Lignin-Metal Complex Formation to Enhance Biofuel Production Processes


Lignocellulosic biomass is a plant biomass that is made up of cellulose hemicelluloses and lignin and is an ideal raw material for use in biofuel production. The premier lignocellulosic biomass crop used for energy purposes is sugarcane. Researchers have speculated that conversion of lignocellulose material could yield 25 to 50 billion gallons of ethanol per year if the fermentation process for lignocelluloses can be optimized. Enzyme accessibility of the starting material is a key limiting factor in hydrolysis of lignocellulose. A pretreatment step may be required to make the material suitable for cellulolytic hydrolysis which converts the cellulose into fermentable sugars. Previous research has uncovered that lignin is one of the key non-productive enzyme adsorption compounds present in lignocellulosic biomass. Lignin needs to be removed or reduced through a pre-washing and separation step. The washing steps typically involve high volumes of water at high temperatures to isolate the cellulose for enzymatic saccharification (breaking down of the complex carbohydrates). The significant water and energy consumption results in high costs and serious environmental concerns. Other techniques to reduce the effects of lignin include the use of exogenous protein to mask lignin and the use of surfactants to block lignin and improve enzymatic hydrolysis. However proteins are too expensive to use in commercial large-scale production. Surfactants may cause foaming that negatively impacts saccharification and fermentation and can be expensive to implement effectively. A method to inhibit enzyme adsorption by lignin during biofuel production is needed. UW-Madison researchers have developed a method of cellulose hydrolysis using metal compounds to prevent the non-productive adsorption of enzymes by lignin during biofuel production. Metal compounds such as ferrous magnesium and calcium compounds are used to form lignin-metal complexes. The formation of the lignin-metal complex prevents adsorption of enzymes by deactivating the non-productive adsorption sites on lignin. As a result more enzymes are available for efficient cellulose saccharification. The formation of a lignin-metal complex allows a pretreatment step with no high-volume wash involved reducing the energy and water costs associated with the biofuel production process. Applications: 1) Sugar production through biomass utilization and similar enzyme and lignocellulose systems 2) Biofuel production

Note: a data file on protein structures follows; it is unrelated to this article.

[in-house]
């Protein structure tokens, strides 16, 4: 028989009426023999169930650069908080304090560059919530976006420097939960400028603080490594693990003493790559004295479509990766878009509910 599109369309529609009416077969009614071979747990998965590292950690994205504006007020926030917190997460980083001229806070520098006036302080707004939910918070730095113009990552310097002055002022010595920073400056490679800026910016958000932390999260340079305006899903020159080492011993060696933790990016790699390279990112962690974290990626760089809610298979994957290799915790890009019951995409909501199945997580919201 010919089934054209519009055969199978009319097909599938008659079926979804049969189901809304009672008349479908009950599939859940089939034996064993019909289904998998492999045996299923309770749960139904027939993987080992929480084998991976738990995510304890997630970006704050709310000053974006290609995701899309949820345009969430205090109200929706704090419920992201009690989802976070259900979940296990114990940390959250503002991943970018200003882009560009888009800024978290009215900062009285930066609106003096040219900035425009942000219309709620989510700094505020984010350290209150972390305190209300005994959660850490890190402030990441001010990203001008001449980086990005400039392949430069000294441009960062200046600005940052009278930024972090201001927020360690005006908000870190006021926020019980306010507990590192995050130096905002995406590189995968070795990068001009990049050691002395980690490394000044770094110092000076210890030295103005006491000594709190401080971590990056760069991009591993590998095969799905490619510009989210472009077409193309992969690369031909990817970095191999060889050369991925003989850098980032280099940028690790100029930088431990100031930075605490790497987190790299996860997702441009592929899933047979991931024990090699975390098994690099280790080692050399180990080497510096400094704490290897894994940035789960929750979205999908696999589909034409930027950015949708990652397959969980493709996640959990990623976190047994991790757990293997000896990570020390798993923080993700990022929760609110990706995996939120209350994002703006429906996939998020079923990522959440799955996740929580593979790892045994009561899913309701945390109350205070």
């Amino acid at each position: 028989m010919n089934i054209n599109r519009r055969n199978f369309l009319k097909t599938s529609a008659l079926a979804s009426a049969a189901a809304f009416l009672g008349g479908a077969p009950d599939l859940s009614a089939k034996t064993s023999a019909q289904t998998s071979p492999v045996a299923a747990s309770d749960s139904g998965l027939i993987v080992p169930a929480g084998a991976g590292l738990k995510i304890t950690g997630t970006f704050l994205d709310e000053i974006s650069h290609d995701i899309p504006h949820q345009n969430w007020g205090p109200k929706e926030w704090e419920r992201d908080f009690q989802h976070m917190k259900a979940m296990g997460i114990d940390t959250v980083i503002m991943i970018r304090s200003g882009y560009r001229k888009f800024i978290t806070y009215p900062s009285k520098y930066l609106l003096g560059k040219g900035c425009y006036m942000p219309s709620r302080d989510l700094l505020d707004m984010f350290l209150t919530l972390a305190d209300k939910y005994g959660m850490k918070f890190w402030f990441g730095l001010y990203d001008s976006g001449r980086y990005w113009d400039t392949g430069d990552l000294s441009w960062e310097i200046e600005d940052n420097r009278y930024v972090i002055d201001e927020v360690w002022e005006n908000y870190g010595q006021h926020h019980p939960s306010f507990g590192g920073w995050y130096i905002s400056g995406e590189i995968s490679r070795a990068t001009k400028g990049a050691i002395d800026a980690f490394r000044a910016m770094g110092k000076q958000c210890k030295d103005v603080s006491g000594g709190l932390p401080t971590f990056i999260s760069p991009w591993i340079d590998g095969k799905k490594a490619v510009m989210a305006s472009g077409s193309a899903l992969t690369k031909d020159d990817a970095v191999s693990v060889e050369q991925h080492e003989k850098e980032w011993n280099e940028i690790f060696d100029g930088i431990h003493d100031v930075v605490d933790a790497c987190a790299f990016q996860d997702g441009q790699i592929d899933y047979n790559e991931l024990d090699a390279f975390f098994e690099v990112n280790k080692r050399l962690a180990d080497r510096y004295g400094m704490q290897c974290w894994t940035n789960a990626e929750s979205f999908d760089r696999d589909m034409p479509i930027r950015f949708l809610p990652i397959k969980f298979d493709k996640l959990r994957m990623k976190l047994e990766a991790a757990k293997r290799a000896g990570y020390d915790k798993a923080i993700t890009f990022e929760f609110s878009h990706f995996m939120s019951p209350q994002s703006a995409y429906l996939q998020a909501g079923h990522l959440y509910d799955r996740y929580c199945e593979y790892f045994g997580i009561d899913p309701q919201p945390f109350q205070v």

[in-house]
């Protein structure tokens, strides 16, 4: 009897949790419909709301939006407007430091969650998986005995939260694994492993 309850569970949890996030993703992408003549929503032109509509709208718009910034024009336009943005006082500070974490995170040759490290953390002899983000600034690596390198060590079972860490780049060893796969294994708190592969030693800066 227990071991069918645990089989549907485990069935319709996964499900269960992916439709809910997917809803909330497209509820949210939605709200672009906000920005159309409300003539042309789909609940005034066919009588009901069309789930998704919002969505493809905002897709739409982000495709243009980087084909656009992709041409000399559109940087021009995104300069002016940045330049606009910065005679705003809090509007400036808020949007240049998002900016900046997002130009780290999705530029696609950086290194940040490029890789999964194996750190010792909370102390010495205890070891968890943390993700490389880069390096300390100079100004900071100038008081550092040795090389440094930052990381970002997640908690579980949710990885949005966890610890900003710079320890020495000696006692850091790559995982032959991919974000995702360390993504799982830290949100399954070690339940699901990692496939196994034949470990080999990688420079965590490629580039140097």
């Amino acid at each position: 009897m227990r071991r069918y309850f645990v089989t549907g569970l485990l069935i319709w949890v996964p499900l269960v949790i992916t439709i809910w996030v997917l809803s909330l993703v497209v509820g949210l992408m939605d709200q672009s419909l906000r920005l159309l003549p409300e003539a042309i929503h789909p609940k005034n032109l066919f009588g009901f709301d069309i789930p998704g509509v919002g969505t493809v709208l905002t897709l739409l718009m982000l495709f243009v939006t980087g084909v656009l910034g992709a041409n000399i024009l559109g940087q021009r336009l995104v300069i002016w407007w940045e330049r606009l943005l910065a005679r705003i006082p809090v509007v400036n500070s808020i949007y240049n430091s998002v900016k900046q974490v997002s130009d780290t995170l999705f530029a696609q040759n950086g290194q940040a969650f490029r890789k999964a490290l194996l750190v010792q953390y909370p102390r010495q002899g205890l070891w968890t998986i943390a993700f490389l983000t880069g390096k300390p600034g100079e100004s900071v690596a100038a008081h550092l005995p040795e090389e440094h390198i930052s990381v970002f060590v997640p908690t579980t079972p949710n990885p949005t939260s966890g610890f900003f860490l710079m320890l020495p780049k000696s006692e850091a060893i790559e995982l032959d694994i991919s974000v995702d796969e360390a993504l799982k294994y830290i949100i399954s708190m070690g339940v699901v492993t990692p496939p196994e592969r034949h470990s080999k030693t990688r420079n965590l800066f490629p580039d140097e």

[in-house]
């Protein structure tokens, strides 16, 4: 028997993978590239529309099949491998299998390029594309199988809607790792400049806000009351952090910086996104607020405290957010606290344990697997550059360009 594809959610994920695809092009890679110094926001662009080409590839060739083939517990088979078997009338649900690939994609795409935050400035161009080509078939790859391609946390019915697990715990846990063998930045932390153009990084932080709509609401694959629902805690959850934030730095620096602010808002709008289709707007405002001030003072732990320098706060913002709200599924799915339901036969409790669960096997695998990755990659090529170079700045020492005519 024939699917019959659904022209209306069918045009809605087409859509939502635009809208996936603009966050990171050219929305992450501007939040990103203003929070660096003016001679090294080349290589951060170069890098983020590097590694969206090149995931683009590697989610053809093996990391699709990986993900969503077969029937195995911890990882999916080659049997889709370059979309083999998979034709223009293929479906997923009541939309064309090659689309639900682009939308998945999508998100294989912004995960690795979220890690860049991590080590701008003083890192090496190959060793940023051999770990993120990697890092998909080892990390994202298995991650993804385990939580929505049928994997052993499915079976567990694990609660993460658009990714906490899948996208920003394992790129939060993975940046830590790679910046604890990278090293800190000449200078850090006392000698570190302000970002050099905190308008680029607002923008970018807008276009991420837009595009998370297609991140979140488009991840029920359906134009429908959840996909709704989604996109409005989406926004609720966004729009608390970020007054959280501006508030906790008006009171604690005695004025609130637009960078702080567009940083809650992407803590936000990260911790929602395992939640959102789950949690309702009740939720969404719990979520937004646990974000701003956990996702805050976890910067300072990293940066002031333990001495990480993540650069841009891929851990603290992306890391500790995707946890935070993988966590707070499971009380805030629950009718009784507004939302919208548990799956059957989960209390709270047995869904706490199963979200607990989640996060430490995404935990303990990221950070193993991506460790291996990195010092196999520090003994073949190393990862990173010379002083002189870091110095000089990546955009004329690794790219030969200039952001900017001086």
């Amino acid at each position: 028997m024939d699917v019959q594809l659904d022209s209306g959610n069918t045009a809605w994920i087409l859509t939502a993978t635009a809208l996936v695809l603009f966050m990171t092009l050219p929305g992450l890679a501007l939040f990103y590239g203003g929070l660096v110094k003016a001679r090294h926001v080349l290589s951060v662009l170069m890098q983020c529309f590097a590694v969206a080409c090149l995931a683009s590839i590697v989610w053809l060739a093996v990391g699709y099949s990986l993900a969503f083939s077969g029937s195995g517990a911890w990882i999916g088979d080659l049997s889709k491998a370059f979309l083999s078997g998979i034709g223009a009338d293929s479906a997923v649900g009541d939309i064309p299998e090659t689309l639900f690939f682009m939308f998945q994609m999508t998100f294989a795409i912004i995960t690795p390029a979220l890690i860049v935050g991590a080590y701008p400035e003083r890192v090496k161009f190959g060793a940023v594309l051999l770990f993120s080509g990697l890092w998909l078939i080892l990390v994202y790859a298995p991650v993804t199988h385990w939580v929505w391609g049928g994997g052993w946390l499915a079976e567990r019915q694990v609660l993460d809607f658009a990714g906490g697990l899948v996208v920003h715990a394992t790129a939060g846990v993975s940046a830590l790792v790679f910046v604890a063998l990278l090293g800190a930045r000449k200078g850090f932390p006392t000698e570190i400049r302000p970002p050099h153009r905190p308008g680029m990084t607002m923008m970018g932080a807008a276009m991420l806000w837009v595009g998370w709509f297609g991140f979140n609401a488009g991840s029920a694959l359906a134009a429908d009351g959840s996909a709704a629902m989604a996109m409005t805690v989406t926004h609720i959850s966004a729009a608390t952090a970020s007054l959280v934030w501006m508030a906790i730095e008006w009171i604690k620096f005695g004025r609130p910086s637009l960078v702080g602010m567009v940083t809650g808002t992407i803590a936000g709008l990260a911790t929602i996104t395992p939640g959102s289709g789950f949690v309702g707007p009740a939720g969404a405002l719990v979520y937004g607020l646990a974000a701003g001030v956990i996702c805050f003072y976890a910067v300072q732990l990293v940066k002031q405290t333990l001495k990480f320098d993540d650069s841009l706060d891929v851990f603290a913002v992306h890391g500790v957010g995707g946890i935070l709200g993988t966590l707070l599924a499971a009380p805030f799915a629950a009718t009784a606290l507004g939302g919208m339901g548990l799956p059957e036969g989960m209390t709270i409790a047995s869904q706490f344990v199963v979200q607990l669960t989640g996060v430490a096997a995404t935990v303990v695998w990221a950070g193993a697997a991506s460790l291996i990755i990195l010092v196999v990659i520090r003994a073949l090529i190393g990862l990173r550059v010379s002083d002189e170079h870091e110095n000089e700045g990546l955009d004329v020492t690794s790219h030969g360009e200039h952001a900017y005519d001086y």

1) Requires fewer lignin removal steps resulting in significantly improved biofuel production efficiency 2) Allows simultaneous saccharification and cofermentation of the lignocellulose solid substrate and the hemicellulose sugar stream 3) Reduces or eliminates need to wash the cellulose fraction before enzymatic saccharification which significantly reduces fresh water usage in commercial applications

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